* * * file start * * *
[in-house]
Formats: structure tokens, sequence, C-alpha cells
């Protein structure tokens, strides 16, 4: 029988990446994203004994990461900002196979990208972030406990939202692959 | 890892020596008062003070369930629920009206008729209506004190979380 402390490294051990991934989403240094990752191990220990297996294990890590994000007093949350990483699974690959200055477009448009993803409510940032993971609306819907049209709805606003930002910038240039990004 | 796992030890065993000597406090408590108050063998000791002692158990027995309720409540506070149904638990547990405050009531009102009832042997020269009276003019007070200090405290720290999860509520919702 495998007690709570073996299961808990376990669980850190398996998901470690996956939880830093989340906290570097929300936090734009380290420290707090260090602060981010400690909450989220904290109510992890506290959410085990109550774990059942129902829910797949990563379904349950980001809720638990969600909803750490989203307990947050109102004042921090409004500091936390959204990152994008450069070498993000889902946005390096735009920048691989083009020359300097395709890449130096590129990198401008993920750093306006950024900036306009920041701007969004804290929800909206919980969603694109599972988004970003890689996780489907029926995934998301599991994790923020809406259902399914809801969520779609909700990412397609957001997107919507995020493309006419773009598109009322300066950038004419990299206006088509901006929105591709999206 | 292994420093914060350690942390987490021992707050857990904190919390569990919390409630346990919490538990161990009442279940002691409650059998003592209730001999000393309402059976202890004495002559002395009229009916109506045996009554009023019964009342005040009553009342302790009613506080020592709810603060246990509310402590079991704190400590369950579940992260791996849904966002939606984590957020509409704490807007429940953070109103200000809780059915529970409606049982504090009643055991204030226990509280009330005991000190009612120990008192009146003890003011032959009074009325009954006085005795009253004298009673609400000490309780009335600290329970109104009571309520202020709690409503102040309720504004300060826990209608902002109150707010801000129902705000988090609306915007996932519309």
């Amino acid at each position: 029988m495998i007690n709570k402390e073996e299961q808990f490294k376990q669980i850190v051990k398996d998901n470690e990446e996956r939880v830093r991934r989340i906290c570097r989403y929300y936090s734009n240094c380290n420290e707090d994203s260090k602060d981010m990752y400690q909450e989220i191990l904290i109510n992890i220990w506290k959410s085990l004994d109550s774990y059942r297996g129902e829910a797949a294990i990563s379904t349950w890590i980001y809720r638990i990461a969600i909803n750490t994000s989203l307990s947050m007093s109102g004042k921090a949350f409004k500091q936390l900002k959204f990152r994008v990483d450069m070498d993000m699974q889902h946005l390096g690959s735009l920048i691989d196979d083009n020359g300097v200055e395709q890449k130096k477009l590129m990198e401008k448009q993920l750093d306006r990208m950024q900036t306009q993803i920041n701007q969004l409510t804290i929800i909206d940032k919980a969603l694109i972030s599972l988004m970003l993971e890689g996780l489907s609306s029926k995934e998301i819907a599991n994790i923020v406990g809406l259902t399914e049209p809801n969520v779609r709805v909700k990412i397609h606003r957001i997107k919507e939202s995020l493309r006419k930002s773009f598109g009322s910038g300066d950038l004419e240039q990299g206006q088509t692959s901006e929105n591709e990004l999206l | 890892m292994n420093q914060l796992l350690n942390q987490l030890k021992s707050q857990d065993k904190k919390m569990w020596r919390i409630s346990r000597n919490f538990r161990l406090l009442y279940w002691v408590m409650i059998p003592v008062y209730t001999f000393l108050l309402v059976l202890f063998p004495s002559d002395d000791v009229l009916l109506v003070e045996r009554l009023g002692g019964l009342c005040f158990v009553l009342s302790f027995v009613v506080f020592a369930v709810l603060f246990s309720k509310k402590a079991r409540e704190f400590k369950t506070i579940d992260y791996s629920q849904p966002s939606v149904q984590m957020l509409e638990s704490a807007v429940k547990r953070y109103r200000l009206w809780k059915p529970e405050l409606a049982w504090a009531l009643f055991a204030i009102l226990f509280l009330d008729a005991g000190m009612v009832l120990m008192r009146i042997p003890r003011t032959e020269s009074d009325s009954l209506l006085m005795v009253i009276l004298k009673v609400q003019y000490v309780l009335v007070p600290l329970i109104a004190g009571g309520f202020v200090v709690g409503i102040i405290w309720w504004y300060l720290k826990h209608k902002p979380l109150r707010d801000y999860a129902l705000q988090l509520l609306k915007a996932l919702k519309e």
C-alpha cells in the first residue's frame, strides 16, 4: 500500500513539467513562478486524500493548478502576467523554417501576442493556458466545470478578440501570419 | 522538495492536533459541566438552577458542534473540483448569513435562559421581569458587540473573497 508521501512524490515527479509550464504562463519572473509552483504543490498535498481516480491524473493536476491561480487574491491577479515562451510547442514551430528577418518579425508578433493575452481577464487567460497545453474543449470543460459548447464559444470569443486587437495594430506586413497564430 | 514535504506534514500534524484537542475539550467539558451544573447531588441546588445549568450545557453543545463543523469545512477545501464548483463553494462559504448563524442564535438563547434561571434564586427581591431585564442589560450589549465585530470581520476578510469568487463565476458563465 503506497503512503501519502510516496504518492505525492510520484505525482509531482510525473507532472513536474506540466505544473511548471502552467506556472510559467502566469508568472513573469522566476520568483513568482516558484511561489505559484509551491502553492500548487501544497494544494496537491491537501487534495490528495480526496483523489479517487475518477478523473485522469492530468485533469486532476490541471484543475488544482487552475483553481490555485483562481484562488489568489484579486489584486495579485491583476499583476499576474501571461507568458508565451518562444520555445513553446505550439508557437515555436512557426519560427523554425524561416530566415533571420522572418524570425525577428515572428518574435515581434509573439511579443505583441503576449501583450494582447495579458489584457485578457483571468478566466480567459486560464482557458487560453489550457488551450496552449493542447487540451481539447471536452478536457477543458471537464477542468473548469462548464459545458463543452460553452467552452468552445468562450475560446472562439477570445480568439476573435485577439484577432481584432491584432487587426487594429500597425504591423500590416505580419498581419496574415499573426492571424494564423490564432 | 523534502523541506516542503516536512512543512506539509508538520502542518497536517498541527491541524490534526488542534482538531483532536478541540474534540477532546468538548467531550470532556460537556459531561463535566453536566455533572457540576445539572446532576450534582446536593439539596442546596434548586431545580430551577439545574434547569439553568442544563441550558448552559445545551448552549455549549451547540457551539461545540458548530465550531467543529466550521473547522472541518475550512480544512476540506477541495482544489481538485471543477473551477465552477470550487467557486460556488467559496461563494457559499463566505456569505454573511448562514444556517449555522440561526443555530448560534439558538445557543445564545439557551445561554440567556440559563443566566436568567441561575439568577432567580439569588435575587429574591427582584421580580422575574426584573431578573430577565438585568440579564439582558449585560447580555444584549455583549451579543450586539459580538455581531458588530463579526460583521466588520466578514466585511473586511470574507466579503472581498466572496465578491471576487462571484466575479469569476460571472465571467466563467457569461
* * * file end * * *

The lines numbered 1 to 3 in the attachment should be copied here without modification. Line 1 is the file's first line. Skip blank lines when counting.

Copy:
[in-house]
Formats: structure tokens, sequence, C-alpha cells
């Protein structure tokens, strides 16, 4: 029988990446994203004994990461900002196979990208972030406990939202692959 | 890892020596008062003070369930629920009206008729209506004190979380 402390490294051990991934989403240094990752191990220990297996294990890590994000007093949350990483699974690959200055477009448009993803409510940032993971609306819907049209709805606003930002910038240039990004 | 796992030890065993000597406090408590108050063998000791002692158990027995309720409540506070149904638990547990405050009531009102009832042997020269009276003019007070200090405290720290999860509520919702 495998007690709570073996299961808990376990669980850190398996998901470690996956939880830093989340906290570097929300936090734009380290420290707090260090602060981010400690909450989220904290109510992890506290959410085990109550774990059942129902829910797949990563379904349950980001809720638990969600909803750490989203307990947050109102004042921090409004500091936390959204990152994008450069070498993000889902946005390096735009920048691989083009020359300097395709890449130096590129990198401008993920750093306006950024900036306009920041701007969004804290929800909206919980969603694109599972988004970003890689996780489907029926995934998301599991994790923020809406259902399914809801969520779609909700990412397609957001997107919507995020493309006419773009598109009322300066950038004419990299206006088509901006929105591709999206 | 292994420093914060350690942390987490021992707050857990904190919390569990919390409630346990919490538990161990009442279940002691409650059998003592209730001999000393309402059976202890004495002559002395009229009916109506045996009554009023019964009342005040009553009342302790009613506080020592709810603060246990509310402590079991704190400590369950579940992260791996849904966002939606984590957020509409704490807007429940953070109103200000809780059915529970409606049982504090009643055991204030226990509280009330005991000190009612120990008192009146003890003011032959009074009325009954006085005795009253004298009673609400000490309780009335600290329970109104009571309520202020709690409503102040309720504004300060826990209608902002109150707010801000129902705000988090609306915007996932519309």